Gross domestic product contracted at a 6.3 percent annual rate from October to December, the weakest since 1982, the Commerce Department said today in Washington. Profits dropped 16.5 percent from the prior quarter, the most since 1953.
The economy has lost more than 1.2 million jobs this year as companies trim costs and rebuild profits. Recent reports showing a rebound in sales indicate last quarter's slump may give way to smaller declines in growth. A let-up in the recession would set the stage for Obama's stimulus plan and Federal Reserve measures to take hold in the second half.
The drop in GDP, the sum of all goods and services produced, was larger than the 6.2 percent decline estimated by the Commerce Department last month. The median forecast of 69 economists in the Bloomberg survey called for a 6.6 percent decrease, and estimates ranged from declines of 7.1 percent to 6 percent.
This is the final of three estimates the government issues on economic growth. The world's largest economy shrank at a 0.5 percent annual rate from July through September.
For all of 2008, the economy grew 1.1 percent, the same as previously estimated, as exports and government tax rebates in the first six months helped offset the slump in consumer spending that followed.
Earnings adjusted for the value of inventories and depreciation of capital expenditures, known as profits from current production, fell by $250.3 billion from the third quarter, the biggest decrease since records began in 1947.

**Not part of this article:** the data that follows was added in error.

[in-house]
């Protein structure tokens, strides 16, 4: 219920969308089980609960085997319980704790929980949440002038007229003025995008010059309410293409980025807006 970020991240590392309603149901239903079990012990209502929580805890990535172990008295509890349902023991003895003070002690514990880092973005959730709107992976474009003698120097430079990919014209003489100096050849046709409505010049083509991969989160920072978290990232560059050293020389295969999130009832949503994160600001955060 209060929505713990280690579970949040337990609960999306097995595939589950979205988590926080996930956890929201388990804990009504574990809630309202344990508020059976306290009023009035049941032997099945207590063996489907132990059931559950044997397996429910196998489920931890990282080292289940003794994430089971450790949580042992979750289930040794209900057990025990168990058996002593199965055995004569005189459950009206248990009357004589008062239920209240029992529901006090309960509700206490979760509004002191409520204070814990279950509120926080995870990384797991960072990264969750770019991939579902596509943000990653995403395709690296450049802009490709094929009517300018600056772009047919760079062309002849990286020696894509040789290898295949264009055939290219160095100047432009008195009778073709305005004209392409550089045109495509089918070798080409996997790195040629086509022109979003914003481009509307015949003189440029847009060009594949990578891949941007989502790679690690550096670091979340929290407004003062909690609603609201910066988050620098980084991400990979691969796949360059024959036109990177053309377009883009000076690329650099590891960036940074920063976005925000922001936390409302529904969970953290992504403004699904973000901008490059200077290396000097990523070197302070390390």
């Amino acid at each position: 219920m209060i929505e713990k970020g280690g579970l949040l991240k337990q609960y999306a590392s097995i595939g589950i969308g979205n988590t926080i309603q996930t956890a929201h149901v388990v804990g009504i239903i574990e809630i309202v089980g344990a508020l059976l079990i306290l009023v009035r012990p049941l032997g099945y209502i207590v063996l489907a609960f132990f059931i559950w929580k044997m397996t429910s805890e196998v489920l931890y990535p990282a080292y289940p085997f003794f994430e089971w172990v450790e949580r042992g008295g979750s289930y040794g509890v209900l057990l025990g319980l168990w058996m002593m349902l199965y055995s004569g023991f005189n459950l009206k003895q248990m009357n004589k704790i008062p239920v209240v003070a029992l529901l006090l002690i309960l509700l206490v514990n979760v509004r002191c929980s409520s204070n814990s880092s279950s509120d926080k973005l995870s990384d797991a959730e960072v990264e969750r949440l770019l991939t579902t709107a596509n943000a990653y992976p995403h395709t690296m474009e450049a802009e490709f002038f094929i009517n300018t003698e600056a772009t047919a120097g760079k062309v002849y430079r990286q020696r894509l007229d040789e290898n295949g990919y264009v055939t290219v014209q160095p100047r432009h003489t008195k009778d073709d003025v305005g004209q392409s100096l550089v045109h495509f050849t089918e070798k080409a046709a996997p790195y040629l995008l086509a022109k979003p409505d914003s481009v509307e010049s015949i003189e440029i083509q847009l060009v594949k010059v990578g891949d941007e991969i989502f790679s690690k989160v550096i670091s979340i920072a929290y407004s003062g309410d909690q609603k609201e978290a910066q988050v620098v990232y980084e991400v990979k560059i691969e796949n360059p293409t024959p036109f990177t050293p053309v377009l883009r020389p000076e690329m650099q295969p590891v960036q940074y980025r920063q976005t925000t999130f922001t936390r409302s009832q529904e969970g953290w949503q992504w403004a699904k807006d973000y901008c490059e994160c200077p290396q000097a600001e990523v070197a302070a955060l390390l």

For all of last year, profits were down 10.1 percent, the biggest annual drop since 1970.
Consumer spending, which accounts for about 70 percent of the economy, fell at a 4.3 percent pace last quarter, marking the first back-to-back decreases in excess of 3 percent since record- keeping began in 1947.
Retailers are doing better so far this year. Sales fell less than forecast in February and January's 1.8 percent gain was the biggest in three years, Commerce reported earlier this month.
Other drags on growth are also moderating. Builders broke ground on 22 percent more homes in February than in the previous month and sales of new and previously owned houses also increased, erasing some of the gloom surrounding the market.
A bigger reduction in inventories than previously estimated accounted for most of the GDP revision. Companies cut stockpiles at a $25.8 billion annual rate, compared with a previous estimate of $19.9 billion.
Fewer goods on hand lay the foundation for growth in 2009 as manufacturers gear up to meet any improvement in demand.
Inventories of long-lasting factory goods fell 0.9 percent in February after dropping 1.1 percent in January, the biggest two-month slide since 2003, Commerce figures showed yesterday. The decrease brought the ratio of inventories to sales down for the first time in seven months.